Why, When, What for?
Storm Geomatics have a regional office in the South West of England – why, when, what for?
During the winter of 2017 senior surveyor Steve Drew decided to relocate to South Gloucestershire – an hour and 15 minutes from the office. As a valued and vital member of the Storm team the directors were keen to retain Steve; discussions ensued how this could be achieved.[nbsp] With an increase of survey work in the South West of England a new regional office was opened with Steve at the helm. Over the past four years a strong and expert team of surveying staff has been created and the office goes from strength to strength in providing geospatial services to existing and new clients.
During February, the South West office were commissioned to complete a survey on the River Evenlode at Pudlicote, Oxfordshire. The purpose of the survey was to help consulting engineers assess and design areas of the floodplain to create higher biodiversity. The landowner had been growing arable crops on the fields for many years but had found that the lower lying parts of the fields were being flooded several times a year so he was keen to turn the areas into natural wetlands where nature could thrive again instead of trying to grow crops which were not returning a high enough yield to warrant all the work involved.
After several discussions with the client Storm agreed on a suitable specification which would deliver the results within their budget. This involved a topographic survey of 2 ponds, 3 fields and 16 cross sections on the River Evenlode and associated watercourses to give the client the data they needed to make critical decisions.
Also during February the South West team were approached by a new client to conduct a topographic survey of the weir south of Station Road in Padiham as well as several river channel cross sections. Because of the quick and clear communication, the team were able to mobilise onto the job quickly and deliver the job within a week of being requested to survey it. Originally the client had asked for a smaller number of cross sections, however, after full discussion of their end requirement and Storm’s knowledge and experience of geospatial river data, a revised specification with more cross sections was settled on. This allowed Storm to gather sufficient data from a larger area to aid the client’s modelling, including surveying of manholes on the riverbank.[nbsp]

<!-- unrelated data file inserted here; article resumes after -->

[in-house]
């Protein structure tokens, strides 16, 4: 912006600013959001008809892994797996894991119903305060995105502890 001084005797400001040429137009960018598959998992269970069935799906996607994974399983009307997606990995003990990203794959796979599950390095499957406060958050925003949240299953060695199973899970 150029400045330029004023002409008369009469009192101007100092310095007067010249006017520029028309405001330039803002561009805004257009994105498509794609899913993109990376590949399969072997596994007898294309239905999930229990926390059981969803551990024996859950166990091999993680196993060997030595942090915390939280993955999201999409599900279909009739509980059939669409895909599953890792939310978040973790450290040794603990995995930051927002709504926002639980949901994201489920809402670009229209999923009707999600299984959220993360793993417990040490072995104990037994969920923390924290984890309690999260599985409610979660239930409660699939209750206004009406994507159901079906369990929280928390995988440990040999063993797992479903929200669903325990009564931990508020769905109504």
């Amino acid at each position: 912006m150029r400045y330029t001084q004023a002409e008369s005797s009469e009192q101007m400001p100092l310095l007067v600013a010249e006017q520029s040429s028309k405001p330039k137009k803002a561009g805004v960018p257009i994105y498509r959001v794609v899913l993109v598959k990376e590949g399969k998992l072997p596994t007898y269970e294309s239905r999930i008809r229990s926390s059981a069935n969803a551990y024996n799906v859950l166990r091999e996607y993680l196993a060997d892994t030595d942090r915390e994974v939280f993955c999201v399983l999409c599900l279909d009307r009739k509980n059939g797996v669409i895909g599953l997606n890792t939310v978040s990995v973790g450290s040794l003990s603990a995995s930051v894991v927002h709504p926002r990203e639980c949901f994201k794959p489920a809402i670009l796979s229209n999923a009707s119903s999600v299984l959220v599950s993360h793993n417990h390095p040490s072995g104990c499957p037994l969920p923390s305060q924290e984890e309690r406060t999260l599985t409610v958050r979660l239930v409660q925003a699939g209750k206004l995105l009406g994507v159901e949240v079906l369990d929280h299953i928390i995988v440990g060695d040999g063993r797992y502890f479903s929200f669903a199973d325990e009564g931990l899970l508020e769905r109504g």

The survey was completed without incident and where the cross sections extended into private gardens, caution was taken regarding access due to the current COVID-19 guidelines. Remote survey methods were used to obtain sufficient data up to the crests of the river to fulfil the requirements for modelling without having to risk entering properties. Downstream of the weir, deep water meant access was not possible via wading from downstream, moreover, the flow of water over the crest of the weir meant that using a flotation device was not feasible. To counter the issue, surveyors accessed downstream toe levels of the weir by poling from the weir crest. Walking on the weir crest was achieved in a safe manner owing to surveyors having appropriate PPE, as well as being able to assess the risk and determine it was safe to walk. This was achieved using skills learnt from the recently completed DEFRA Working in Water course that all surveyors attended in October with the Bristol Maritime Academy.
[nbsp]In other news this month, Storm are proud to announce Senior Surveyor Toby Moyse achieved his Full Member status of the Chartered Institute of Civil Engineering Surveyors, a superb achievement as Toby began his survey career with Storm in 2016 and is now a prominent member of the senior survey team. Meanwhile the three recently recruited trainee surveyors Alex, Jack and Josh all completed their DEFRA Water Safety Awareness Level 2 Course, a mandatory requirement when becoming a Storm employee.
The drier weather in late February was welcomed by the Storm Survey teams and allowed good access to all projects in the Storm schedule ensuring all the teams produce maximum capacity output.
Spring 2021 brings a full order book and some exciting developments in our environmental services capabilities. To catch up on the surveying adventures of Storm’s surveyors please do check out all our social media channels.
Storm were excited to bring the entire company together in mid-December for the first strategic day in two years.
Storm surveyors welcomed February’s unseasonal weather being the driest in England for 30 years.